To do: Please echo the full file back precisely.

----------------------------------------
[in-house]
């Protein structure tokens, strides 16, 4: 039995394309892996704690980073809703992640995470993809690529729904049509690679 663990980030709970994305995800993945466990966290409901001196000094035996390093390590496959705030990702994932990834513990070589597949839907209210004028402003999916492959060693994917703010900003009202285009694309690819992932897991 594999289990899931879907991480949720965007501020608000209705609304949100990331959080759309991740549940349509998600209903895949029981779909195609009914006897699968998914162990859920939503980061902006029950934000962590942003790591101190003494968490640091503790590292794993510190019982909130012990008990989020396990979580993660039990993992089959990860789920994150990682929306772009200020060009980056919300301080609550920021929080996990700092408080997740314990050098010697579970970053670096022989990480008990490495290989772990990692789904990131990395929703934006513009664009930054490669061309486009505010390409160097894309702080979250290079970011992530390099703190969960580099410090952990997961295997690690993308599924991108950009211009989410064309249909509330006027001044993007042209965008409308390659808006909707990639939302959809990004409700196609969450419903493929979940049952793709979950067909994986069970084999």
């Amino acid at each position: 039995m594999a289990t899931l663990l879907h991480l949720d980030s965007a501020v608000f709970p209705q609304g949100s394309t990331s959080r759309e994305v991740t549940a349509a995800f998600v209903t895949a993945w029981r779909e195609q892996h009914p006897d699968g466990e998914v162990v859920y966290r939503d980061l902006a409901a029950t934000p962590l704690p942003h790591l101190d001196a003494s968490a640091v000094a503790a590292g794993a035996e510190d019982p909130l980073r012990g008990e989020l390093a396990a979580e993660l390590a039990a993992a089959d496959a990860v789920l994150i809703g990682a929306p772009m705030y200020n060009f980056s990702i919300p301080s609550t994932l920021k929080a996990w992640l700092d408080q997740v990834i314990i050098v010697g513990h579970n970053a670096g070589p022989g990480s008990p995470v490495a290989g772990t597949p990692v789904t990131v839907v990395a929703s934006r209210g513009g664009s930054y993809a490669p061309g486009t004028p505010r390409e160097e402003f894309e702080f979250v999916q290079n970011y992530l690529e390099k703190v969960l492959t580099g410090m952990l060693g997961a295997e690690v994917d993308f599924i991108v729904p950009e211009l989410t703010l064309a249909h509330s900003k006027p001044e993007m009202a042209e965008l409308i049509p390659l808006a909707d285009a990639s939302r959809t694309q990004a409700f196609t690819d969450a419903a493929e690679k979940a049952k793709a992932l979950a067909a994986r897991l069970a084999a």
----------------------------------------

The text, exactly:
[in-house]
């Protein structure tokens, strides 16, 4: 039995394309892996704690980073809703992640995470993809690529729904049509690679 663990980030709970994305995800993945466990966290409901001196000094035996390093390590496959705030990702994932990834513990070589597949839907209210004028402003999916492959060693994917703010900003009202285009694309690819992932897991 594999289990899931879907991480949720965007501020608000209705609304949100990331959080759309991740549940349509998600209903895949029981779909195609009914006897699968998914162990859920939503980061902006029950934000962590942003790591101190003494968490640091503790590292794993510190019982909130012990008990989020396990979580993660039990993992089959990860789920994150990682929306772009200020060009980056919300301080609550920021929080996990700092408080997740314990050098010697579970970053670096022989990480008990490495290989772990990692789904990131990395929703934006513009664009930054490669061309486009505010390409160097894309702080979250290079970011992530390099703190969960580099410090952990997961295997690690993308599924991108950009211009989410064309249909509330006027001044993007042209965008409308390659808006909707990639939302959809990004409700196609969450419903493929979940049952793709979950067909994986069970084999």
């Amino acid at each position: 039995m594999a289990t899931l663990l879907h991480l949720d980030s965007a501020v608000f709970p209705q609304g949100s394309t990331s959080r759309e994305v991740t549940a349509a995800f998600v209903t895949a993945w029981r779909e195609q892996h009914p006897d699968g466990e998914v162990v859920y966290r939503d980061l902006a409901a029950t934000p962590l704690p942003h790591l101190d001196a003494s968490a640091v000094a503790a590292g794993a035996e510190d019982p909130l980073r012990g008990e989020l390093a396990a979580e993660l390590a039990a993992a089959d496959a990860v789920l994150i809703g990682a929306p772009m705030y200020n060009f980056s990702i919300p301080s609550t994932l920021k929080a996990w992640l700092d408080q997740v990834i314990i050098v010697g513990h579970n970053a670096g070589p022989g990480s008990p995470v490495a290989g772990t597949p990692v789904t990131v839907v990395a929703s934006r209210g513009g664009s930054y993809a490669p061309g486009t004028p505010r390409e160097e402003f894309e702080f979250v999916q290079n970011y992530l690529e390099k703190v969960l492959t580099g410090m952990l060693g997961a295997e690690v994917d993308f599924i991108v729904p950009e211009l989410t703010l064309a249909h509330s900003k006027p001044e993007m009202a042209e965008l409308i049509p390659l808006a909707d285009a990639s939302r959809t694309q990004a409700f196609t690819d969450a419903a493929e690679k979940a049952k793709a992932l979950a067909a994986r897991l069970a084999a």